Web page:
Greek Dilemma: Many Issues are Being Squarely Addressed in New DraftPublished November 10, 2017 by Lee R
Identifying key structural challenges is the way to most safely adapt new legislation.
The Greek Parliament is preparing a new vote on online gaming legislation with a draft specifying measures for legalization and regulation of online betting and gaming.
To be submitted this week, the new draft seeks new levels of revenue for the government, the creation of new jobs, and more effective prevention of illegal operators from targeting local players.
Stopping the Bleeding
Kamil Ziegler, the CEO of dominant Greek gambling operator OPAP maintains that measures are necessary to address “millions” in Euros being lost to the black market, specifying a range of between €300 million and €500 million as the current take from Greek players being collected by unlicensed operators.
In the event of passage of Greek regulation, research firm Deloitte forecasts added tax revenues for the next four years at €1 billion.
The OPAP Issue
Releasing the monopoly that OPAP currently holds on all gaming activity in Greece would be a significant step to an efficient regulation model. The exclusive operator of sports betting services and lottery games in Greece was privatized in 2013 after previously having been run by the state. At this juncture, the company pays an annual €780 million for the exclusive rights to operate permitted lottery games and sports betting shops across the nation.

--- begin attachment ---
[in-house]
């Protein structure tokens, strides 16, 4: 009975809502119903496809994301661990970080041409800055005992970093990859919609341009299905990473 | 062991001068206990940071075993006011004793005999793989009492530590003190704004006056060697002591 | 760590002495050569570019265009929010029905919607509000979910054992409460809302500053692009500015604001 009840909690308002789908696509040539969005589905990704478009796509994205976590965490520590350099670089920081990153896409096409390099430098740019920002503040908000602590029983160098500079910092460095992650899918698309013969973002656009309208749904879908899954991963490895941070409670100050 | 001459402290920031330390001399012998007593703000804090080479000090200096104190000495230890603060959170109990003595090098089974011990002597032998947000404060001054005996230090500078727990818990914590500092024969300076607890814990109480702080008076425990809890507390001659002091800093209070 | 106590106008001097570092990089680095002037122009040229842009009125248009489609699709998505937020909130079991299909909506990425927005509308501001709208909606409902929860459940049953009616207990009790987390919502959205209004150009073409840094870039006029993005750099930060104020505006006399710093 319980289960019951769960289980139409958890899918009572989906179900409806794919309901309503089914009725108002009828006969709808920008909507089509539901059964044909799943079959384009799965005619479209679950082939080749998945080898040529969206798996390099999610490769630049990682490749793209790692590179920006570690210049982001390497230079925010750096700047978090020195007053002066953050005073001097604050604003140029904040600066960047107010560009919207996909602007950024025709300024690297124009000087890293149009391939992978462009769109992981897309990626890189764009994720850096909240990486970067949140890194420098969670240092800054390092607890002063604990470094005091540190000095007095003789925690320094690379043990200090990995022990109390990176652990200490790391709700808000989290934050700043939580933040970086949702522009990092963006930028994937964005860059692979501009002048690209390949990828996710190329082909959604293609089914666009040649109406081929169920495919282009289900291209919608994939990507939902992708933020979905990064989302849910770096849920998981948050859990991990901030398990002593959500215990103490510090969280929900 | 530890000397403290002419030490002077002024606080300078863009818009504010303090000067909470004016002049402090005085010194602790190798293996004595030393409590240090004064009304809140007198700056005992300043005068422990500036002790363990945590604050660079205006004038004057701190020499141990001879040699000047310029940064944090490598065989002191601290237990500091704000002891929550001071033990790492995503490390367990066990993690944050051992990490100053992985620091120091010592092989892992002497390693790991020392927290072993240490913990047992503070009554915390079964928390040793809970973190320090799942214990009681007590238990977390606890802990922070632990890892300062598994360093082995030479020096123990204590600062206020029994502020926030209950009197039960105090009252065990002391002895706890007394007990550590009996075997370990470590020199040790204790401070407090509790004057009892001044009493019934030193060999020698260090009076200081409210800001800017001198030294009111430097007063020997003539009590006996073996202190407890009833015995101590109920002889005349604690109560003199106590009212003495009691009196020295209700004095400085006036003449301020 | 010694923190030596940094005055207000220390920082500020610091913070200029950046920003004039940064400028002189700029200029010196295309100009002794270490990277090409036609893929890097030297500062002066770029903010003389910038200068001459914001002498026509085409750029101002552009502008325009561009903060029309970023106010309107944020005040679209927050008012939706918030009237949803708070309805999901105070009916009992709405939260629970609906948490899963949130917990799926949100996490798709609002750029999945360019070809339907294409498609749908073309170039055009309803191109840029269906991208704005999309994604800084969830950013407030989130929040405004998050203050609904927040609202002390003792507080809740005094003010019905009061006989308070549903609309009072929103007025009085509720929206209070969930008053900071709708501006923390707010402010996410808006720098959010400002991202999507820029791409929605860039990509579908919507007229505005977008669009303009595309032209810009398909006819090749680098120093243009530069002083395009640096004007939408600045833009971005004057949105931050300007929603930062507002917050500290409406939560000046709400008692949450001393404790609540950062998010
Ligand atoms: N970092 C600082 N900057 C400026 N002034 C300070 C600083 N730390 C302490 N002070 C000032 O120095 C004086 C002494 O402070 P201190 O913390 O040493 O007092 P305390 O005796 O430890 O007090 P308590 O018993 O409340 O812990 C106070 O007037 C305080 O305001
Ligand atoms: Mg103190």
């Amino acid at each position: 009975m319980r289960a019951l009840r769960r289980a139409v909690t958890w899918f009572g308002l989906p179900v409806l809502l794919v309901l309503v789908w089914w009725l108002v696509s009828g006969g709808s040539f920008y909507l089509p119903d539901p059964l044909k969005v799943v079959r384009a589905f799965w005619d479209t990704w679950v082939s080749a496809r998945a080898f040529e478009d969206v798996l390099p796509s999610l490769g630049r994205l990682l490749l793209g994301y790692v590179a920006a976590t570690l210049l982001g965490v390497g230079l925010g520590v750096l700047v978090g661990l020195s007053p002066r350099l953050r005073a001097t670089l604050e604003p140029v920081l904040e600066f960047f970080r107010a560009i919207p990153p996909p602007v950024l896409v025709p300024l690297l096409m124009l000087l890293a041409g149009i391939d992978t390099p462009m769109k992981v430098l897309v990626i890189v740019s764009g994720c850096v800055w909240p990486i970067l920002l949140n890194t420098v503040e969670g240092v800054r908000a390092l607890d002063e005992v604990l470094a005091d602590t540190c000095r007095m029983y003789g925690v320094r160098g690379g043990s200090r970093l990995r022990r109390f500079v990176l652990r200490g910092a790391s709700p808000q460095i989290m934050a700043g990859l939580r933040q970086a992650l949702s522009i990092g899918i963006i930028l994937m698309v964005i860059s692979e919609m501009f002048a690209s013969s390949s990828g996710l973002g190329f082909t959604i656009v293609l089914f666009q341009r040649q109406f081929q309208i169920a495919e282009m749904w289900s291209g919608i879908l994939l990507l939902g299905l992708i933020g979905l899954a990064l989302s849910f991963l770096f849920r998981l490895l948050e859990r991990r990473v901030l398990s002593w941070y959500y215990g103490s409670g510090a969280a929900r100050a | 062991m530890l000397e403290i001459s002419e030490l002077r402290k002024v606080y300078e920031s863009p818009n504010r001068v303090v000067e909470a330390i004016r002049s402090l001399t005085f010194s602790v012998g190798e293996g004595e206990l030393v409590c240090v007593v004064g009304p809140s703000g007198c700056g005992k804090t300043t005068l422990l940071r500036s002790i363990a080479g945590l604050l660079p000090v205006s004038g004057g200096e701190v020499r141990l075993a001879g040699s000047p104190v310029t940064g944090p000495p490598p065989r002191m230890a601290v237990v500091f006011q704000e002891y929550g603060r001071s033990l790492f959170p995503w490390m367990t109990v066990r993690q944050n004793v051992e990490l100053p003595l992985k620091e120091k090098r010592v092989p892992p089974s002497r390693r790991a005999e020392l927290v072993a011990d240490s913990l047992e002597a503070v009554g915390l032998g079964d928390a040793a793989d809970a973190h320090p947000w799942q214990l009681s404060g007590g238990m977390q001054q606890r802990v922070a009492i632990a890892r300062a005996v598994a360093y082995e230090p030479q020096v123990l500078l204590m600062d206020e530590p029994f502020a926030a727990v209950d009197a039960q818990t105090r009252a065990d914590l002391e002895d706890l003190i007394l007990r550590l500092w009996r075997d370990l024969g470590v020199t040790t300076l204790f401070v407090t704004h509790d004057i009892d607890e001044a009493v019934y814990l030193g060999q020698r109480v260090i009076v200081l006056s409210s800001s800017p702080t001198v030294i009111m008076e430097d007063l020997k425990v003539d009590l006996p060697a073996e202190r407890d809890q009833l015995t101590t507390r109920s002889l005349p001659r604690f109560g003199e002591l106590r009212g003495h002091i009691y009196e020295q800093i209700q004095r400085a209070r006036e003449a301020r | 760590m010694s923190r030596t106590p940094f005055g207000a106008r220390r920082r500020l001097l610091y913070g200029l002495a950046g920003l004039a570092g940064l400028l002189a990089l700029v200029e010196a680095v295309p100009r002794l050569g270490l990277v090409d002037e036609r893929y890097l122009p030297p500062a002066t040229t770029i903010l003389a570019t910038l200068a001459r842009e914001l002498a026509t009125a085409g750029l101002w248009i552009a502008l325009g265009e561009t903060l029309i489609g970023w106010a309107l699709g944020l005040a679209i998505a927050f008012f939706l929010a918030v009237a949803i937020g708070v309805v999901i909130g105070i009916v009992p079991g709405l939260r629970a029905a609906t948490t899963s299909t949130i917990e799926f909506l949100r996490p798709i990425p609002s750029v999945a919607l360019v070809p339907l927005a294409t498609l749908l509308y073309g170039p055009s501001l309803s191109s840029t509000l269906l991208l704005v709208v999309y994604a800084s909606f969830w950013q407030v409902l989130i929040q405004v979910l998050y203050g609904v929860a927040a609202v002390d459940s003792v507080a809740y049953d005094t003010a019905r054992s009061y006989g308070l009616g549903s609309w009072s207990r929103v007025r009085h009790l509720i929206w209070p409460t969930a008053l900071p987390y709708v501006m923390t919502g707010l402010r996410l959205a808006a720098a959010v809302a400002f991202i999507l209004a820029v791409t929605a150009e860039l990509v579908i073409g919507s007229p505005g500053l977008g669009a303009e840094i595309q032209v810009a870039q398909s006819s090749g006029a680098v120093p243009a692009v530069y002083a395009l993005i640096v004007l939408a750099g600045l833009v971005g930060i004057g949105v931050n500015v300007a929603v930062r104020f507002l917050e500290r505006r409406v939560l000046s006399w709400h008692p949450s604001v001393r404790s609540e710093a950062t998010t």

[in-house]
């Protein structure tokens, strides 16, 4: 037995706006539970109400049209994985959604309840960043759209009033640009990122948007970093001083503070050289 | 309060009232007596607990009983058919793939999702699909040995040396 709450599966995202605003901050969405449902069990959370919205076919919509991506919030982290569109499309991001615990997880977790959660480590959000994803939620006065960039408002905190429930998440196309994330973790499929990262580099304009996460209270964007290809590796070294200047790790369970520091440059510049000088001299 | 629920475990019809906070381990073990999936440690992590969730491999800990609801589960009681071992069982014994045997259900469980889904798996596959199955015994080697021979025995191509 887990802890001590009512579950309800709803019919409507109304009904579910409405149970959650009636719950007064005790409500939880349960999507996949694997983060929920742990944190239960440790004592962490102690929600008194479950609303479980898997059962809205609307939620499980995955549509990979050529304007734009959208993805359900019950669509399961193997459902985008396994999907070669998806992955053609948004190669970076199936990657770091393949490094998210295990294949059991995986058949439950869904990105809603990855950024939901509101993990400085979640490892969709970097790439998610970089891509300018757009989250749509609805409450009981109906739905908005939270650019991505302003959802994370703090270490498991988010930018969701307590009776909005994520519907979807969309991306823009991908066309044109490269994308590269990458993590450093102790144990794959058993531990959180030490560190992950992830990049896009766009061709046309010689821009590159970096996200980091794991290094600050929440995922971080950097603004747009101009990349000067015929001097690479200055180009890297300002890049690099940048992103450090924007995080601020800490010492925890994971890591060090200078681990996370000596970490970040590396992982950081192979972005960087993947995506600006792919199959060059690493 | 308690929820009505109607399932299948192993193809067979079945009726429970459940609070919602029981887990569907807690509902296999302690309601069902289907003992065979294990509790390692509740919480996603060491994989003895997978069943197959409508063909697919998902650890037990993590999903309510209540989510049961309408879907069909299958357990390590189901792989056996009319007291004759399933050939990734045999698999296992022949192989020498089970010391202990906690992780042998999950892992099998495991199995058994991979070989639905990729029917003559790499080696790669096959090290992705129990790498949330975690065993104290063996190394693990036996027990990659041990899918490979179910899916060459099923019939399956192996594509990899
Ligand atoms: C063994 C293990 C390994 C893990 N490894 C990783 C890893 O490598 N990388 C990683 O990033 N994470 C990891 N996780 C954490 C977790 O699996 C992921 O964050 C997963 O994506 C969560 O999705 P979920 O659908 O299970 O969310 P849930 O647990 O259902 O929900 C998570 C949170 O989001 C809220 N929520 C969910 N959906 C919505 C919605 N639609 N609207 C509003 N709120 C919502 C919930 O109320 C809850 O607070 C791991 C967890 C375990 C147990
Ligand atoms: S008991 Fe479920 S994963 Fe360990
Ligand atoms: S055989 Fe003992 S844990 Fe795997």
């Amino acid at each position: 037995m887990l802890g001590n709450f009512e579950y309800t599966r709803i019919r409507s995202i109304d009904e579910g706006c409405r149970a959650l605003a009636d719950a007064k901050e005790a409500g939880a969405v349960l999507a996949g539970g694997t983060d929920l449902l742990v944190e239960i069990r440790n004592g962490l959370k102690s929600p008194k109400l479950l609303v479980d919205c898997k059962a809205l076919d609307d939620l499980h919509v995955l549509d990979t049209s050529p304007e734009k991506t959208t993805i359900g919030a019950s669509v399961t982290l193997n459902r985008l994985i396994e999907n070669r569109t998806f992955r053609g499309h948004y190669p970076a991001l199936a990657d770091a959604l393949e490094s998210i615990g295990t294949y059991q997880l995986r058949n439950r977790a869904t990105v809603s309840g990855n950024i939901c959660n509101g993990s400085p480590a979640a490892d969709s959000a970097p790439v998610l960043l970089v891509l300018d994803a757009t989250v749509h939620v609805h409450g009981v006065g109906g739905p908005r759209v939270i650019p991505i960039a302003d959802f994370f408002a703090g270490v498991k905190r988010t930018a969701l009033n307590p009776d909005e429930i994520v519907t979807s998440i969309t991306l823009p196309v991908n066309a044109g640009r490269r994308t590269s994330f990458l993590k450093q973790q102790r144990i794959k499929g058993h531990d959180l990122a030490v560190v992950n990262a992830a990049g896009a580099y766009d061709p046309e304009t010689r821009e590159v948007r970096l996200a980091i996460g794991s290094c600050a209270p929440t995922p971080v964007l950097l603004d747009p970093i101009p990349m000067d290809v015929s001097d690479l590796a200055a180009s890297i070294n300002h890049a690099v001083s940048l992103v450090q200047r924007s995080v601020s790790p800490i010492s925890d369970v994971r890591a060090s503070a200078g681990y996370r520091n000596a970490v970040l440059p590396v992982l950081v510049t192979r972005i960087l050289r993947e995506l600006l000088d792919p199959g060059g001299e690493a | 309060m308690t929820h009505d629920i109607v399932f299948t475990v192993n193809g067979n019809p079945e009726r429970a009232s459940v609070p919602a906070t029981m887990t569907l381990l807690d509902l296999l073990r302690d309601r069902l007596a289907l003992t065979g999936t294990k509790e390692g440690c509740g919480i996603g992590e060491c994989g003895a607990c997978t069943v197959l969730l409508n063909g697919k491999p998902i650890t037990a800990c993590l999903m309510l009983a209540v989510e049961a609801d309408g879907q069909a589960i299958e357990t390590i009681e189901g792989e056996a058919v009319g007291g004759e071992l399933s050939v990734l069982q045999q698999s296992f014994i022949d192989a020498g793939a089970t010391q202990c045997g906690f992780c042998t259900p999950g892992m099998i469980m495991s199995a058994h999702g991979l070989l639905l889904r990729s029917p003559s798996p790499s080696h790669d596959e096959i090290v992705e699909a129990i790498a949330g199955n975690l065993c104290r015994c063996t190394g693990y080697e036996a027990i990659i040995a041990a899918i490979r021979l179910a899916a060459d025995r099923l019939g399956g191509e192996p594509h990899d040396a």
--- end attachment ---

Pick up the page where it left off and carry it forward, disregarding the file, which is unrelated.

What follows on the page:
Enforcement Commission Stats
Greek gaming enforcement authority the Hellenic Gaming Commission has revealed seizure of over €5 million in illegal gambling proceeds from the years 2005 to 2015 while logging over 18,000 violations of the nation’s current gambling laws, with the vast majority of those figures undoubtedly emanating from online activity.
In addition to online permissions, the laws would change the way Greece’s land-based casinos are operated. A new structure for operation of video lottery terminals VLTs is currently the key issue, with controversy arising from the announced plan to roll out 35,000 new gaming machines across betting facilities. Opponents are voicing concerns that the increased ease of access to VLTs would violate a 2011 responsible gambling law.
At this point, the cash-strapped Greek government appears faced with maintaining ethical boundaries in adapting both online and land-based activity, to avoid letting economic desperation compromise the well-being and safety of its citizens.